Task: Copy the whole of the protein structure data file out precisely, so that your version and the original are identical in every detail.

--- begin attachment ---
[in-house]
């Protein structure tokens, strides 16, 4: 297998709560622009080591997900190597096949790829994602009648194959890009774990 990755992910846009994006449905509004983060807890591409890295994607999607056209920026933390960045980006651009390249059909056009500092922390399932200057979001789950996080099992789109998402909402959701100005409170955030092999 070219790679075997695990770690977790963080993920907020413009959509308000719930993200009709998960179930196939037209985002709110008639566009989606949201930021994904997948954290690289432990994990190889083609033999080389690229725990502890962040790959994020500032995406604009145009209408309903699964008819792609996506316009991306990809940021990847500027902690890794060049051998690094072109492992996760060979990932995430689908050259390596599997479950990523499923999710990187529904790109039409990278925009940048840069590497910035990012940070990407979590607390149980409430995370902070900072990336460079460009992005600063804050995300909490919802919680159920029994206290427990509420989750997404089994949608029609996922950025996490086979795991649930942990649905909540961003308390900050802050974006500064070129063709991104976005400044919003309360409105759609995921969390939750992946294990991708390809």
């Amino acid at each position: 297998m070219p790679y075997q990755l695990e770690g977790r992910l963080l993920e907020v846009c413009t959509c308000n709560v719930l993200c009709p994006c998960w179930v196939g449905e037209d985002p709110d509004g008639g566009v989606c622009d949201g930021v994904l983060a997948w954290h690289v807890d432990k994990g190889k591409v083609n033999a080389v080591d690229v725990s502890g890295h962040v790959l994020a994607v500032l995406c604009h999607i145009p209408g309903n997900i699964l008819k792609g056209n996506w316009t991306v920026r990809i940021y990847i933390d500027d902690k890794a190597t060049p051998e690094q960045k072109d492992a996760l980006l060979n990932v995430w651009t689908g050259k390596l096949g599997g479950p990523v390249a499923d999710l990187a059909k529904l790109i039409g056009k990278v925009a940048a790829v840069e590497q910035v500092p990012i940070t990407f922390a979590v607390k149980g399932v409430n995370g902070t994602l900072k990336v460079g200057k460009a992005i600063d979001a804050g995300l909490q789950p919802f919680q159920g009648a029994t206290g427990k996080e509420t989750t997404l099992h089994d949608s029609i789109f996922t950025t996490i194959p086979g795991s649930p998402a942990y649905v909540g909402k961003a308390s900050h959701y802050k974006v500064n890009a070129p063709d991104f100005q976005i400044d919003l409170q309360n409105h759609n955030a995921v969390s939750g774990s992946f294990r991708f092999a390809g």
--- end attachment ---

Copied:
[in-house]
């Protein structure tokens, strides 16, 4: 297998709560622009080591997900190597096949790829994602009648194959890009774990 990755992910846009994006449905509004983060807890591409890295994607999607056209920026933390960045980006651009390249059909056009500092922390399932200057979001789950996080099992789109998402909402959701100005409170955030092999 070219790679075997695990770690977790963080993920907020413009959509308000719930993200009709998960179930196939037209985002709110008639566009989606949201930021994904997948954290690289432990994990190889083609033999080389690229725990502890962040790959994020500032995406604009145009209408309903699964008819792609996506316009991306990809940021990847500027902690890794060049051998690094072109492992996760060979990932995430689908050259390596599997479950990523499923999710990187529904790109039409990278925009940048840069590497910035990012940070990407979590607390149980409430995370902070900072990336460079460009992005600063804050995300909490919802919680159920029994206290427990509420989750997404089994949608029609996922950025996490086979795991649930942990649905909540961003308390900050802050974006500064070129063709991104976005400044919003309360409105759609995921969390939750992946294990991708390809």
């Amino acid at each position: 297998m070219p790679y075997q990755l695990e770690g977790r992910l963080l993920e907020v846009c413009t959509c308000n709560v719930l993200c009709p994006c998960w179930v196939g449905e037209d985002p709110d509004g008639g566009v989606c622009d949201g930021v994904l983060a997948w954290h690289v807890d432990k994990g190889k591409v083609n033999a080389v080591d690229v725990s502890g890295h962040v790959l994020a994607v500032l995406c604009h999607i145009p209408g309903n997900i699964l008819k792609g056209n996506w316009t991306v920026r990809i940021y990847i933390d500027d902690k890794a190597t060049p051998e690094q960045k072109d492992a996760l980006l060979n990932v995430w651009t689908g050259k390596l096949g599997g479950p990523v390249a499923d999710l990187a059909k529904l790109i039409g056009k990278v925009a940048a790829v840069e590497q910035v500092p990012i940070t990407f922390a979590v607390k149980g399932v409430n995370g902070t994602l900072k990336v460079g200057k460009a992005i600063d979001a804050g995300l909490q789950p919802f919680q159920g009648a029994t206290g427990k996080e509420t989750t997404l099992h089994d949608s029609i789109f996922t950025t996490i194959p086979g795991s649930p998402a942990y649905v909540g909402k961003a308390s900050h959701y802050k974006v500064n890009a070129p063709d991104f100005q976005i400044d919003l409170q309360n409105h759609n955030a995921v969390s939750g774990s992946f294990r991708f092999a390809g």